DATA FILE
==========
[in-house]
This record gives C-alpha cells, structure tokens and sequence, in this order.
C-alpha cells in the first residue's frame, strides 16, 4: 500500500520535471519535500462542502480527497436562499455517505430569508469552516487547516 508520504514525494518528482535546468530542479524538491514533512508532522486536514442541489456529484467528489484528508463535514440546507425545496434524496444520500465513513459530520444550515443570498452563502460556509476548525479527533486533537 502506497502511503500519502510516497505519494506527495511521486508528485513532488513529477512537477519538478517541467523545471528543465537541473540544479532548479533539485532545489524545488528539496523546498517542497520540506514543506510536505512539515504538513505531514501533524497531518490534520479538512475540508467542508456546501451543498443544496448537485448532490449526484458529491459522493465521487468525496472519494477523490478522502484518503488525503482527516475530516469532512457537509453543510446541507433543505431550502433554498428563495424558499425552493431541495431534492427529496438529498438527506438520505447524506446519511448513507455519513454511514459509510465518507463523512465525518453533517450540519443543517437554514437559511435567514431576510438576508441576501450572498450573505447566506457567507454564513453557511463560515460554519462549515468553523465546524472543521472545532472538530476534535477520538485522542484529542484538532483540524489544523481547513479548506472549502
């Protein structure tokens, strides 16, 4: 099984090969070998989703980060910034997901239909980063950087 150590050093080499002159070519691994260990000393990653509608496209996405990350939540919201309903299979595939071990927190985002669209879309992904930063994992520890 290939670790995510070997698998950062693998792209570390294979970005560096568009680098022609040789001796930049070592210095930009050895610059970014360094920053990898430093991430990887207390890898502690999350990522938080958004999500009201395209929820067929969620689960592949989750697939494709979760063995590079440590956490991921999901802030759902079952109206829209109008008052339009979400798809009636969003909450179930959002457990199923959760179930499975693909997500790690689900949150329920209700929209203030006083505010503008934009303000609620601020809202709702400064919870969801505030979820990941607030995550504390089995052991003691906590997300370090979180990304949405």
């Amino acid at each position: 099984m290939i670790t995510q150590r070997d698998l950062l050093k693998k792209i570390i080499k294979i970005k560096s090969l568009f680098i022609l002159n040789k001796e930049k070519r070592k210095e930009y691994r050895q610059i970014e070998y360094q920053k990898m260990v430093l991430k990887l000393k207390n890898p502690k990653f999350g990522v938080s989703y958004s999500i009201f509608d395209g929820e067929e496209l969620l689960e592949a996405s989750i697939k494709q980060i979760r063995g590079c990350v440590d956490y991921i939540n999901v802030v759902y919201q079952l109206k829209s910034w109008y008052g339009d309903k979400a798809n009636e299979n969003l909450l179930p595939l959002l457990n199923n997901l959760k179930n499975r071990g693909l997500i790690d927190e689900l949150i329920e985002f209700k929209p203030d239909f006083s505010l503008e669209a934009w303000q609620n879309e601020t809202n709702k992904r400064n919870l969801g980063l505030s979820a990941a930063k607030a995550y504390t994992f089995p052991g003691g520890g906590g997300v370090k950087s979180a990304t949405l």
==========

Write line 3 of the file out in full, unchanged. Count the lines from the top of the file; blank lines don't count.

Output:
C-alpha cells in the first residue's frame, strides 16, 4: 500500500520535471519535500462542502480527497436562499455517505430569508469552516487547516 508520504514525494518528482535546468530542479524538491514533512508532522486536514442541489456529484467528489484528508463535514440546507425545496434524496444520500465513513459530520444550515443570498452563502460556509476548525479527533486533537 502506497502511503500519502510516497505519494506527495511521486508528485513532488513529477512537477519538478517541467523545471528543465537541473540544479532548479533539485532545489524545488528539496523546498517542497520540506514543506510536505512539515504538513505531514501533524497531518490534520479538512475540508467542508456546501451543498443544496448537485448532490449526484458529491459522493465521487468525496472519494477523490478522502484518503488525503482527516475530516469532512457537509453543510446541507433543505431550502433554498428563495424558499425552493431541495431534492427529496438529498438527506438520505447524506446519511448513507455519513454511514459509510465518507463523512465525518453533517450540519443543517437554514437559511435567514431576510438576508441576501450572498450573505447566506457567507454564513453557511463560515460554519462549515468553523465546524472543521472545532472538530476534535477520538485522542484529542484538532483540524489544523481547513479548506472549502